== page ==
characters left:
4 Employment Lawyers are Online Now

How JustAnswer Works:

  • Ask an Expert
    Experts are full of valuable knowledge and are ready to help with any question. Credentials confirmed by a Fortune 500 verification firm.
  • Get a Professional Answer
    Via email, text message, or notification as you wait on our site.
    Ask follow up questions if you need to.
  • 100% Satisfaction Guarantee
    Rate the answer you receive.

Employment Lawyers are online & ready to help you now

Tina
Lawyer
Satisfied Customers: 7759
JD, BBA, recognized by ABA for excellence.
Marsha411JD
Lawyer
Satisfied Customers: 10539
Licensed Attorney with 27 yrs. exp in Employment Law
Infolawyer
Lawyer
Satisfied Customers: 9785
Licensed attorney helping employers and employees.

Recent Credit Check Questions

  • I worked 49 hours. 9 hour overtime at time and a half. during

    I worked 49 hours. 9 hour overtime at time and a half. during that time, I worked 8 hours on a Holiday at time and a half. The company paid me 8 hours Hours Holiday time but refuse to pay me 9 hours overtime. Their reason, Holiday and OT are the same regardless if the OT was done on the Holiday. Furthermore, with that being stated, what happened to the extra hour? Shouldn't the two be separated?
  • I made a written request to my employer to view my personal

    I made a written request to my employer to view my personal file under the Bullard Plawecki Right to Know Act 3 weeks ago. I have not gotten a response or had the opportunity to look at my files. I cornered my HR rep and asked about the request. She said I would see something the following day, which was 3 days ago, and nothing was provided. How long should I wait before seeking legal counsel?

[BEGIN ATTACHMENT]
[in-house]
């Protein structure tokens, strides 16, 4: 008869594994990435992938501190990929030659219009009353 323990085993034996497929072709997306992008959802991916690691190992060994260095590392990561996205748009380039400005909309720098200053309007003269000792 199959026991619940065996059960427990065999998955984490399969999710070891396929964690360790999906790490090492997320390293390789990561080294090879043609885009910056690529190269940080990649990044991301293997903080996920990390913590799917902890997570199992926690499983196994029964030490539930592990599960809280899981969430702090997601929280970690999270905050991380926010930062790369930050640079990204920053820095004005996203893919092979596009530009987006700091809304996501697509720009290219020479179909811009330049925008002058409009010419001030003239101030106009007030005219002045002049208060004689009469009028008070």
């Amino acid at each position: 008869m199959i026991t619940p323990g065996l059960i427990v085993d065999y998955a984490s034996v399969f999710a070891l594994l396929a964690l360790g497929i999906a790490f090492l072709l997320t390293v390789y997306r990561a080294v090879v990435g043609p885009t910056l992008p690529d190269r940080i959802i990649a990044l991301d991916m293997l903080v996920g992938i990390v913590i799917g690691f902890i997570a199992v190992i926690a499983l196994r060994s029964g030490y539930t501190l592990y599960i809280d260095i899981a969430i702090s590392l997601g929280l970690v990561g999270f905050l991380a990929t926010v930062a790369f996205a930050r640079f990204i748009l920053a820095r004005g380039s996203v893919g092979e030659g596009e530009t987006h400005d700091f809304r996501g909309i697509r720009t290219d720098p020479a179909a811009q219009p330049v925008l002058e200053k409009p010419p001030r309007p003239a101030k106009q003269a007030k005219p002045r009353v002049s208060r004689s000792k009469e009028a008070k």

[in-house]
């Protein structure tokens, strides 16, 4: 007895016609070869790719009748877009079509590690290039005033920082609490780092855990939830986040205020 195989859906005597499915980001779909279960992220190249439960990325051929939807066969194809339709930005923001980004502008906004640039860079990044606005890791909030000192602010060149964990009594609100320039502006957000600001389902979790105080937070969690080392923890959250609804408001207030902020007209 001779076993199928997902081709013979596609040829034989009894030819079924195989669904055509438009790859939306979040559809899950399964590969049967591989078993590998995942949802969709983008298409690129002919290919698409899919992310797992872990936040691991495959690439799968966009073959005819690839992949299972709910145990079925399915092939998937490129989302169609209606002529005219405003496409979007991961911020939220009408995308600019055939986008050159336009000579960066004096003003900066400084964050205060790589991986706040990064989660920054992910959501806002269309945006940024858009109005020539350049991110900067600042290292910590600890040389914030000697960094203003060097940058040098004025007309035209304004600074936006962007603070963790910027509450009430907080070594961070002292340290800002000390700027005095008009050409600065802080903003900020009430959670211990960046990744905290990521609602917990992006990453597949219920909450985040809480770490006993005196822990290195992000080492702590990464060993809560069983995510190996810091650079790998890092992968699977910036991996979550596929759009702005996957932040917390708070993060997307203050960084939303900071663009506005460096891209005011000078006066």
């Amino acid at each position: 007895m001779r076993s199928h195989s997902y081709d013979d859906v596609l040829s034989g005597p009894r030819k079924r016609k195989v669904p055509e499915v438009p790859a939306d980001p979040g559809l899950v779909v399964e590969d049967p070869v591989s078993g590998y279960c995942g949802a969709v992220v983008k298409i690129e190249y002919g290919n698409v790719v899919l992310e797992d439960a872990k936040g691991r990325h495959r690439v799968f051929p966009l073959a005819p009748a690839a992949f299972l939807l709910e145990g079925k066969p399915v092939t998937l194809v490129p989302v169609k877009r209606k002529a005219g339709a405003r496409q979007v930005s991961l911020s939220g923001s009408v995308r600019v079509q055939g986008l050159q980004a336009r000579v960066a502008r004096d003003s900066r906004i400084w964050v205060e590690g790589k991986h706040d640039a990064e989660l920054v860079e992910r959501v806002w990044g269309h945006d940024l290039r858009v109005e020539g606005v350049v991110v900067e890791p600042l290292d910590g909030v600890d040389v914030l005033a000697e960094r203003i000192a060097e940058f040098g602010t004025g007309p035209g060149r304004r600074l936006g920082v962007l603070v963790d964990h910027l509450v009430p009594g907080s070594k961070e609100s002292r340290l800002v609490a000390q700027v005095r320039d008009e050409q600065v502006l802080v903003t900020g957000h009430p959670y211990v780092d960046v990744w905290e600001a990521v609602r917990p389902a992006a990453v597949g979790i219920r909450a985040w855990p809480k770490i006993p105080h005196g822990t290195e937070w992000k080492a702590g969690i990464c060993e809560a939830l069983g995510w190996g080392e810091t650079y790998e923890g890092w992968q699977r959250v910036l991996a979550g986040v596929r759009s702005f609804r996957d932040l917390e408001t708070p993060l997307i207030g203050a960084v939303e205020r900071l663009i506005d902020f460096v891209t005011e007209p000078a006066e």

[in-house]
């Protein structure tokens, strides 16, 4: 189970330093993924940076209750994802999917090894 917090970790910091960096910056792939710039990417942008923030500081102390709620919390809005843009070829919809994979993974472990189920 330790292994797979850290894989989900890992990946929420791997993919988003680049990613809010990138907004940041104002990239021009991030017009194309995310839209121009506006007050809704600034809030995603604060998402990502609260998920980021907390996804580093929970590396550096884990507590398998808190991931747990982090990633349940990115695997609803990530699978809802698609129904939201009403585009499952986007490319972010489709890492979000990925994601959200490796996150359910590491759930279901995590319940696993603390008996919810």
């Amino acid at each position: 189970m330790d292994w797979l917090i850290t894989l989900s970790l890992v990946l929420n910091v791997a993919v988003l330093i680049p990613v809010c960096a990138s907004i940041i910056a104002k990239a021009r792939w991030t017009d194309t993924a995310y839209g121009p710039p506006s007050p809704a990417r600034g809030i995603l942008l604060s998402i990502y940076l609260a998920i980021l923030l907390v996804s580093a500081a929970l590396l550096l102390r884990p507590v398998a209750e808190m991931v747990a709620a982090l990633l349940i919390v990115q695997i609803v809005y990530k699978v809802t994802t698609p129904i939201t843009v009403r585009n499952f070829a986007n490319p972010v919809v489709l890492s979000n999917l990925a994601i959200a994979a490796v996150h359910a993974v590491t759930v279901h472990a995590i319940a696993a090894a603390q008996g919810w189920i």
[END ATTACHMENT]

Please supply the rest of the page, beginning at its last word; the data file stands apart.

Also, is it okay to put in writing that if they fail to produce the documents by a certain date that I can assume they do not exist and act accordingly unless they provide the documents and prove otherwise? It is my understanding that if they fail to provide the documents in a reasonable timeframe that they cannot use anything in it against me if it goes to a hearing.
    The main reason I want the file is to be able to see the non-compete that I do not remember signing but yet it prevents me from getting any new job. My employer tells me that it exists but will not provide a copy. So prospective employers call my current employer and they are told that I will not be released from my position due to a non-compete.
  • Hi, I was recently fired for poor performance. This performance

    Hi,
    I was recently fired for poor performance. This performance is largely due to feeling ill during a pregnancy and narcolepsy that has continued since. I am also in counseling for social anxiety. My employer was fully aware of both medical issues and my work to work on these issues. The progress was slow due to insurance difficulties and doctor scheduling, but we are underway to correct the problems. I was fired today and I have a severance package, but I am hesitant to sign it unless I know that I would have no legal case for wrongful termination for them firing me because of the medical illnesses I couldn't help. I was wondering if I should look into suing them for firing me for performance due to medical conditions or if I would likely have no case and move on. Please let me know. they are reorganizing the company and due to my time out for pregnancy and slowed learning due to the sleep issues, they decided they didn't want me to be trained because I was ill.
    Thanks.